Now twice, under Bill Belichick and possibly a third time, they’ve cheated and given themselves an advantage,” Aikman said. “To me, the punishment for the Patriots and/or Bill Belichick has to be more severe than what the punishment was for the New Orleans Saints.”

(By the way, I apologize to readers of this blog. I have forced you to wade through Mr. Aikman’s questionable grip on English grammar. Hell … maybe the grammar isn’t properly inflated …)

While we wait for Mr. Aikman to rise from his fainting couch, let us admire these words from Wikipedia (because that’s where you go to get accurate information, of course!) – which, among other things, suggest that Mr. Aikman is exactly wrong when he asserts that “there was nothing that Sean Payton and the Saints did that was illegal” [italics mine, for emphasis]:

The New Orleans Saints bounty scandal, widely dubbed “Bountygate”, was an incident in which members of the New Orleans Saints franchise of the NFL were accused of paying out bonuses, or “bounties”, for injuring opposing team players. None of the hits in question were ever penalized or deemed illegal by in-game officials. The pool was alleged to have been in operation from 2009 (the year in which the Saints won Super Bowl) to 2011. …

The NFL has long frowned upon bounties, or “non-contract bonuses” as it officially calls them; but an underground culture of bounties is known to exist, with teams turning a blind eye to the practice. …

The league constitution specifically forbids payment of bonuses based on performances against an individual player or team, as well as bonuses for on-field misconduct; the NFL holds that such practices undermine the integrity of the game, and also would allow teams to use such payments to circumvent the salary cap. The collective bargaining agreement with the NFL Players Association also forbids this practice, as does the standard NFL player contract. Every year, the NFL sends a memo reiterating this ban to every team before training camp opens.

On March 2, 2012, the NFL announced that it had evidence that [Saints] defensive coordinator Gregg Williams had created the program soon after his arrival in 2009, and alleged that “between 22 and 27 Saints players” were involved. Williams and the players pooled their own money to pay out performance bonuses. It also asserted that head coach Sean Payton tried to cover up the scheme, and that he and general manager Mickey Loomis failed to shut it down when ordered to do so by team owner Tom Benson. …

NFL Commissioner Roger Goodell responded with some of the most severe sanctions in the league’s 92-year history, and among the most severe punishments for in-game misconduct in North American professional sports history. Williams was suspended indefinitely, though this would be overturned the following year. Payton was suspended for the entire 2012 season — the first time in modern NFL history that a head coach has been suspended for any reason — and Loomis was suspended for the first eight games of the 2012 season. Assistant head coach Joe Vitt was suspended for the first six games of the 2012 season. The Saints organization was fined $500,000 [the maximum fine permitted under the league constitution], and forced to forfeit their second-round draft selections in 2012 and 2013. On May 2, 2012, four current and former Saints players were suspended after being named as ringleaders in the scandal, with linebacker Jonathan Vilma being suspended for the entire 2012 season — the longest suspension for an on-field incident in modern NFL history.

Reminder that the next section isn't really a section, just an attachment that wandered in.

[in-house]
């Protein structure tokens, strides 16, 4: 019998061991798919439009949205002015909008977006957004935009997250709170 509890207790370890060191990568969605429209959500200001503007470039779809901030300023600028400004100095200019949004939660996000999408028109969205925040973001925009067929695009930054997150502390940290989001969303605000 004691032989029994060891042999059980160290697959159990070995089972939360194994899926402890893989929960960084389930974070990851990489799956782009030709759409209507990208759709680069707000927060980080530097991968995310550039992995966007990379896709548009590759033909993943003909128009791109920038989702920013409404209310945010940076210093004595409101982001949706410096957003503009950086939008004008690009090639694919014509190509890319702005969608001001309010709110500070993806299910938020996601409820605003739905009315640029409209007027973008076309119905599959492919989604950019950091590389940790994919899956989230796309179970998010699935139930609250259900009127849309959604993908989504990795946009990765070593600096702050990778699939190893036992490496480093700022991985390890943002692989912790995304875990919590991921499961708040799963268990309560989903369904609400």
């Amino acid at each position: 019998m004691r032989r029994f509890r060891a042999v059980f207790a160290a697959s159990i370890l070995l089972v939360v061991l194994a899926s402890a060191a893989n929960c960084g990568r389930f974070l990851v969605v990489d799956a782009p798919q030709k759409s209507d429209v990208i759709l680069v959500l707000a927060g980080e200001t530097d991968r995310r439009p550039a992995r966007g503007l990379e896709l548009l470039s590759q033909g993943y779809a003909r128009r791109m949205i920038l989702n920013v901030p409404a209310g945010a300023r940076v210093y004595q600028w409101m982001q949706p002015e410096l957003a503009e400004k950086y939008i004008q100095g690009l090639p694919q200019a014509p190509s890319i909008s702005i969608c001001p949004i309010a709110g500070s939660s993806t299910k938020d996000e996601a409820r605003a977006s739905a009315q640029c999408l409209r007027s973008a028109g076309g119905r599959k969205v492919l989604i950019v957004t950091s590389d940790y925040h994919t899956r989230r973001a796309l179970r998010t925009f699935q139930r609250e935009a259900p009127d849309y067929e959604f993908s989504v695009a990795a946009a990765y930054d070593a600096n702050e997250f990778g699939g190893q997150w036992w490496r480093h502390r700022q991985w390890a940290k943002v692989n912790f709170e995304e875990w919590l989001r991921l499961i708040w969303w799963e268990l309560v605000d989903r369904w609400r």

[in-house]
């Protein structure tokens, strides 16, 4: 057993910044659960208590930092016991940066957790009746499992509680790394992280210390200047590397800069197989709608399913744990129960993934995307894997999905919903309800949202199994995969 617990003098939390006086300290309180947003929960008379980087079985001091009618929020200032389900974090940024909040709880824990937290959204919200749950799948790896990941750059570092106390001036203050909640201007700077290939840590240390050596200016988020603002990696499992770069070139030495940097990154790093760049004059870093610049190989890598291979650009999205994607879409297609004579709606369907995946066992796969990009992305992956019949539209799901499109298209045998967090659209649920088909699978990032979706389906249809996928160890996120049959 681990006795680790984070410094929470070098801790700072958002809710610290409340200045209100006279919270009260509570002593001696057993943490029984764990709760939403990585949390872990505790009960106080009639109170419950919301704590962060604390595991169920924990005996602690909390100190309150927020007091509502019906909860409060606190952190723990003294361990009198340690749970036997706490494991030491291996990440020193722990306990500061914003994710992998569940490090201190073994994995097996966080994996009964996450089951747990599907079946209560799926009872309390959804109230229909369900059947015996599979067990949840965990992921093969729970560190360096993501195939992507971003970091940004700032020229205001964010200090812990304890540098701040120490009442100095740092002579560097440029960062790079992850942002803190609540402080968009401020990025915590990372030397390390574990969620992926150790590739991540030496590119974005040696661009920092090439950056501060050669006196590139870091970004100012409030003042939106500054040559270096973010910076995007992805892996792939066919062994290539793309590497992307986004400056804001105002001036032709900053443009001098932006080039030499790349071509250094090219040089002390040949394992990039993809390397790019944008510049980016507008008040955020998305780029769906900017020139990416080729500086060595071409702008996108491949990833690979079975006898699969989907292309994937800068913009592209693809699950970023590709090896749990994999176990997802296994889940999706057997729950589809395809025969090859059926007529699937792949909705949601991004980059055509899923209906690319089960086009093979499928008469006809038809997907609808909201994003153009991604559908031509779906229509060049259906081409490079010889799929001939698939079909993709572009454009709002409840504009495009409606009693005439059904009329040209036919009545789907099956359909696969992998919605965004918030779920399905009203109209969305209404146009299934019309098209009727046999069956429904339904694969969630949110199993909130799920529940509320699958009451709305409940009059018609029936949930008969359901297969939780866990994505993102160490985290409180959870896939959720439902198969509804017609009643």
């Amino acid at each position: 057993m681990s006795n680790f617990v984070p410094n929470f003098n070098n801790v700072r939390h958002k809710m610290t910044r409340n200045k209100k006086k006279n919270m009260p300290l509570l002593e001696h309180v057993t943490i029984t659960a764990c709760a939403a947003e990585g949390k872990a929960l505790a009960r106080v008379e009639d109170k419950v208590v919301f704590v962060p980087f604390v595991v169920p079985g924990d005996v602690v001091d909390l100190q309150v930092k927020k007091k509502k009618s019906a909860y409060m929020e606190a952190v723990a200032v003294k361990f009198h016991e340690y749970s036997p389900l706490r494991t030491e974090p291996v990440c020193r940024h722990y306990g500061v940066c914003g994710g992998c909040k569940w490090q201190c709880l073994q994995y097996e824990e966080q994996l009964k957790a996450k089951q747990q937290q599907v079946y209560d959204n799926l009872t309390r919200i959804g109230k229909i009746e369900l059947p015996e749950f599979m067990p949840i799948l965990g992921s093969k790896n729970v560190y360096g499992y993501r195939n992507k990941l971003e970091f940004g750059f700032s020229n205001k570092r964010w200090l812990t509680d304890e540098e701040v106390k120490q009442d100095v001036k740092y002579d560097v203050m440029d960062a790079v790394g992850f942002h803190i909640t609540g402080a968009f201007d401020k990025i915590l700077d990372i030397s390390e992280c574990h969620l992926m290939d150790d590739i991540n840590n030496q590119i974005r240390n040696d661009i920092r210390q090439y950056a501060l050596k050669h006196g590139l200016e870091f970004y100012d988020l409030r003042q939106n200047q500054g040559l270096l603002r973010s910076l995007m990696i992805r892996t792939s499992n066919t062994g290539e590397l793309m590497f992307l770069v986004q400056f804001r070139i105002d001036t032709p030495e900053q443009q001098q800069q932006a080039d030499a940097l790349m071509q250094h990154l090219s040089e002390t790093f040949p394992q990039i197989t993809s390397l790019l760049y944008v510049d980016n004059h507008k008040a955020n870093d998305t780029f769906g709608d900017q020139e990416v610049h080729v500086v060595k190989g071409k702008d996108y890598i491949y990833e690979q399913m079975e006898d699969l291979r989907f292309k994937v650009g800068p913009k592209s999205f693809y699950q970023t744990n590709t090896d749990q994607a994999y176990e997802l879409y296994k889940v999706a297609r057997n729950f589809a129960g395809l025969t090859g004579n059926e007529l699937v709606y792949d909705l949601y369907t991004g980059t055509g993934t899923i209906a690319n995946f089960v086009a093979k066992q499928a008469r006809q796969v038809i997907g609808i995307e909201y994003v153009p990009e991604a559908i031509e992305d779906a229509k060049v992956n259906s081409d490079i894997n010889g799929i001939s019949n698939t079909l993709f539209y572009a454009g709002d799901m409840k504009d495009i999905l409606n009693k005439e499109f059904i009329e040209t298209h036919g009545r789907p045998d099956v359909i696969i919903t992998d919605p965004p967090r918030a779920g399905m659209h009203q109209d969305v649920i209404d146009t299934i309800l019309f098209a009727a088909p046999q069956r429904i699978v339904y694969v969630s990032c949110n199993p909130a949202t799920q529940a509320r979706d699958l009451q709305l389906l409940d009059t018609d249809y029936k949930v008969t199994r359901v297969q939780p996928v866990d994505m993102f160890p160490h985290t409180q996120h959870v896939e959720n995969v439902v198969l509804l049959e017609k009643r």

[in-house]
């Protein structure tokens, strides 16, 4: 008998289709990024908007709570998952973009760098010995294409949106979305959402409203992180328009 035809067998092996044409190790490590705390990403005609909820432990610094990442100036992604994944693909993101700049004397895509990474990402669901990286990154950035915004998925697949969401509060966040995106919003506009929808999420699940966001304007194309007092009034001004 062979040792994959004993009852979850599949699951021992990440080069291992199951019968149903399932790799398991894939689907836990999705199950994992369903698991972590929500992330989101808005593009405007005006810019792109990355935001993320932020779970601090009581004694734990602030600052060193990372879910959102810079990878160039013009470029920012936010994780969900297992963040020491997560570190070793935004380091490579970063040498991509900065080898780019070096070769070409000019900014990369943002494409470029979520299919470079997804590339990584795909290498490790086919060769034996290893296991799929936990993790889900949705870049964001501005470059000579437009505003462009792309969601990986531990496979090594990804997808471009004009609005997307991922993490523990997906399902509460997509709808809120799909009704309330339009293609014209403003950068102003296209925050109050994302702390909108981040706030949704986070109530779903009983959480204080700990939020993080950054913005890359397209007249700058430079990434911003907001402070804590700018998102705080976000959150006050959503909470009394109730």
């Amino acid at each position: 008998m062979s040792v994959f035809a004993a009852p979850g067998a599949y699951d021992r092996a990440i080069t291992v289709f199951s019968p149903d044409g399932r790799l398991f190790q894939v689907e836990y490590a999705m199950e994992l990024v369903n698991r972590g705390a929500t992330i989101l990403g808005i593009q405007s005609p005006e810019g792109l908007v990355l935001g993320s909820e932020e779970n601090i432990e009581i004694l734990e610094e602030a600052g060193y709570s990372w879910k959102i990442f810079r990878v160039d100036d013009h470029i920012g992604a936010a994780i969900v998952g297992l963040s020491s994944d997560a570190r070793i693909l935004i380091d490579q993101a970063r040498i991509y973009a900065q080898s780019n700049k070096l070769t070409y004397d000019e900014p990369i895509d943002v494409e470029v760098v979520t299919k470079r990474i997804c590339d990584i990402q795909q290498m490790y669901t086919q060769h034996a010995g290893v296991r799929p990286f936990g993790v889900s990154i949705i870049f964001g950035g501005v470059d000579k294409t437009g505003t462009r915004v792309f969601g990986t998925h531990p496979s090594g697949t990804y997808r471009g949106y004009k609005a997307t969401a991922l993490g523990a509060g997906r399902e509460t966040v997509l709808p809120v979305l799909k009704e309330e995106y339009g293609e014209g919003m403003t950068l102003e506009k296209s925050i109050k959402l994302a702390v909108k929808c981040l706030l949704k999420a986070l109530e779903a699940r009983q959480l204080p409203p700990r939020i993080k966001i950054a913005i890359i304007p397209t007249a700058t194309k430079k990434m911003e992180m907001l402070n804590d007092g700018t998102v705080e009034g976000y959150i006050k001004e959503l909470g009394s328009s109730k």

As much as Mr. Aikman is now an NFL analyst with the Fox television network, and is therefore a prominent member of the world of football journalism (…sorry, I just had to quell an attack of the giggles) … by way of his membership in the Dallas Cowboys football club during the 1990s, he is also a member of the NFL’s alumni association. Therefore he is somebody who ought to be able to express a hell of a lot greater sense of perspective about these two controversies, and the comparison betwixt and between, than he has.

In this corner: reportedly many more quarterbacks than Young Mr. Brady, Husband Of Gisele Bundchen, who have done the very thing that he’s has been accused of doing.

In the other corner: players whose reward for genuinely injuring other players might be measured in more than just loss of yardage. And a coaching staff which encouraged them to do it.

To coin a ferociously mixed metaphor … this is a slam dunk that ought to be easy to hit out of the park.

If it turns out that the Patriots broke the rules, sure, go ahead and fine ’em. Have at it.

But if the NFL were to take Troy Aikman’s advice and levy a penalty on the Patriots’ alleged inflation work that was in any way comparable to the penalty it assigned the Saints’ bounty program, it would constitute the final clinching proof that the National Football League’s priorities are screwed up beyond any hope of redemption.

What’s more important? Fewer pounds per square inch of pressure … or greater amounts of pressure on a quarterback because the pass-rusher might stand to literally profit from it?

Troy Aikman ought to know the answer to that. If he doesn’t, … I really don’t know what to say.

Other than: I think making the assertion that he did … probably takes an awful lot of testicular fortitude.

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January 23, 2015 - Posted by | current events, Famous Persons, football, media, sports | , , , , , , , , , , , , , , , , , , , , ,